Targeting Hispanic consumers becomes more relevant
as the U.S. population evolves
The number of Hispanics in
the United States is growing three times faster than the population as a
whole, the U.S. Census Bureau reported this summer. Hispanics accounted for
half the U.S. population growth from July 2003 to July 2004 and numbered
41.3 million, almost 14 percent of the population, as of July 1, 2004.
Hispanics now are the leading U.S. minority, outnumbering the African
American population, which was 39 million in July 2004.
In the United States, 38 percent of the Hispanic population is younger than 20 years old, spending an average of
$375 a month, which is 4 percent more than the average for non-Hispanic
With the evolving appearance of the U.S. population
come new expectations from consumers and new dilemmas for marketers
reaching those tastes, cultures and languages that differ from the
traditional masses. Cultural marketing continues to become more relevant as
the U.S. Hispanic population demonstrates more buying power.
Many beverage companies are marketing traditional
Latin products or marketing appropriate products specifically targeted at
the Hispanic population. This month, PepsiCo will launch two of its top
flavor brands in Mexico into heavily Hispanic markets in the United States.
PepsiCo plans to begin selling the apple-flavored soft drink Manzanita Sol
and the orange-flavored Mirinda, which are its No. 2 and No. 3 brands in
Mexico, respectively, behind only Pepsi-Cola in sales. Apple is the
second-largest soft drink category in Mexico, and PepsiCo believes the
demand will carry over for U.S. Latinos.
Additionally, PepsiCo and the America on the Move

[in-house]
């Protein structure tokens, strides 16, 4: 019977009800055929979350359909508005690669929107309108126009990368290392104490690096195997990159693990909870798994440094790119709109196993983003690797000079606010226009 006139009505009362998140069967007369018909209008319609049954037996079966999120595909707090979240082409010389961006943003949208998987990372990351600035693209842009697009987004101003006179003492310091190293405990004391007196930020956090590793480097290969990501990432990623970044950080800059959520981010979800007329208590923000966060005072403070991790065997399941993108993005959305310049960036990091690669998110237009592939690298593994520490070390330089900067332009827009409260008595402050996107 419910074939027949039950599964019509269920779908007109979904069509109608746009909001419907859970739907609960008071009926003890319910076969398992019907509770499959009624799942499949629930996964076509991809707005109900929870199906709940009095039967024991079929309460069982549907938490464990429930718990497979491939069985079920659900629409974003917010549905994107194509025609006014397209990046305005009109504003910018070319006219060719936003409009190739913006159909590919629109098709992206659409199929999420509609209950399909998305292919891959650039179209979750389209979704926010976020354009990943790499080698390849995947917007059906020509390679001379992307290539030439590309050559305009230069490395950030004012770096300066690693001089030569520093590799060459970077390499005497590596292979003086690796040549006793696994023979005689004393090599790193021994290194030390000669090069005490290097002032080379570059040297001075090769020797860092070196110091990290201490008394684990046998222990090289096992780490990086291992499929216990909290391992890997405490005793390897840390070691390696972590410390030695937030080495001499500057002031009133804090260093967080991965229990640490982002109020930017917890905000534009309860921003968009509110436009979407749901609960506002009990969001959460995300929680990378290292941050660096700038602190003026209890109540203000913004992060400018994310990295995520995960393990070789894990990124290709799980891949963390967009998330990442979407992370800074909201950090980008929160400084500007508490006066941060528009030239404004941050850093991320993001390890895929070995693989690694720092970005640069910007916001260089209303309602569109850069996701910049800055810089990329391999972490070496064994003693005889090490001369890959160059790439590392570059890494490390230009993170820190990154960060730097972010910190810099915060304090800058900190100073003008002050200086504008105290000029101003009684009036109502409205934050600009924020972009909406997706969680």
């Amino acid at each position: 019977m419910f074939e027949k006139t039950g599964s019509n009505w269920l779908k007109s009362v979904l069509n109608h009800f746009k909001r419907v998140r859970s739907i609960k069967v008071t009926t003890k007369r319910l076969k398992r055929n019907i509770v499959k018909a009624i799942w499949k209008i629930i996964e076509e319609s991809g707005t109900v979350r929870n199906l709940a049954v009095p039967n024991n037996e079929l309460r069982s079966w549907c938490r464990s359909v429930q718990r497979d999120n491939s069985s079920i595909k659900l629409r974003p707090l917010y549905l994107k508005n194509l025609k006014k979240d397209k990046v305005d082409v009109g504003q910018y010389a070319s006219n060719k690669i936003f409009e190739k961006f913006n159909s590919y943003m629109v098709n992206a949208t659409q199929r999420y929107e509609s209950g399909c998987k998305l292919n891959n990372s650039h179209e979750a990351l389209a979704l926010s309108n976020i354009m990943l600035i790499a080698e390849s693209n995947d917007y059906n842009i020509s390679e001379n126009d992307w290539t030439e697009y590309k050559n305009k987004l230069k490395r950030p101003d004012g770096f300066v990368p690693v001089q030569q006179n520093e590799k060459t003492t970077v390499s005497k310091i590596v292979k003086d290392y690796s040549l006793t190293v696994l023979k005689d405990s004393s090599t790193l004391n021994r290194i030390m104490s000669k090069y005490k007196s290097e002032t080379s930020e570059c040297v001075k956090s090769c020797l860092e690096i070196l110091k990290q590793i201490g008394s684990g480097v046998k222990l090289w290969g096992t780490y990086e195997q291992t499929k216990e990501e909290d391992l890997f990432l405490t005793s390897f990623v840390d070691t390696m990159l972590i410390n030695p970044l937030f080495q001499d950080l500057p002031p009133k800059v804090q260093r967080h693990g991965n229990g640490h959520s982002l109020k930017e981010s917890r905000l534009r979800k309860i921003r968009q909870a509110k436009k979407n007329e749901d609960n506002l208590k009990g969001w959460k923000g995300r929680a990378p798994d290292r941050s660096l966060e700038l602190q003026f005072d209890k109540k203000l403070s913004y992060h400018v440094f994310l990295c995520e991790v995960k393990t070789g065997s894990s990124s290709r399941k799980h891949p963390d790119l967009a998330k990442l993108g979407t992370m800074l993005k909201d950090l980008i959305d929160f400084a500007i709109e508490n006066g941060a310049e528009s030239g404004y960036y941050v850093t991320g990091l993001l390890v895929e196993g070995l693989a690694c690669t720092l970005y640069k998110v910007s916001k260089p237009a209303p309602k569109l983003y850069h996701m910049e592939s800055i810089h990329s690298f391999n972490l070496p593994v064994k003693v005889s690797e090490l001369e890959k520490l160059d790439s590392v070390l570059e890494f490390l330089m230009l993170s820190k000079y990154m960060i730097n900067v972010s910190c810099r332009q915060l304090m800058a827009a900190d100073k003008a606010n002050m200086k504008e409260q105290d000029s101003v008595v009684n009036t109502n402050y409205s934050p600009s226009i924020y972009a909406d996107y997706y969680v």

Foundation (AOM) have taken measures to address wellness concerns affecting
African Americans and Latinos by joining the National Urban League and the
National Council of La Raza in educating these groups about living a
healthy lifestyle. As the national presenting sponsor of America on the
Move, PepsiCo along with other organizations, will tailor AOM’s
approach to help people initiate and maintain meaningful and measurable
behavior changes and support healthy eating and active living habits.
Also picking up its Latin appeal in the soft drink
category, Coca-Cola Co. launched Coca-Cola with Lime and Diet Coke with
Lime, both examples of a traditional Hispanic flavor growing in popularity.
Coca-Cola’s advertising campaign included billboards, point-of-sale
posters and other printed materials in English and Spanish.
Spanish-language commercials appeared during primetime Spanish-language
programming. According to industry sources, Diet Coke with Lime took 0.7
percent of the U.S. soft drink market in 2004, outselling both Diet Coke
with Lemon and Vanilla Coke.
As far as non-carbonated drinks, Hispanics consume
more fruit juices and drinks than African Americans, reports ACNielsen.
While the lower-sugar content trend hasn’t caught on yet in the
Hispanic market, beverage companies are taking advantage of this sweeter,
fruit-flavored beverage preference. Developed with the Hispanic consumer in
mind, Minute Maid Mifruta flavored fruit drinks are chilled aquas frescas
beverages that are offered in Agua de Jamaica (Hibiscus), Agua de Mango
Naranja (Mango Orange), Agua de Pina (Pineapple), Fresca (Strawberry) and
Horchata flavors in select markets.
Hispanic consumers also have been a factor in the
growth of the sports and energy drink category. A study on new age
beverages published by Business Trend Analysts Inc., Commack, N.Y.,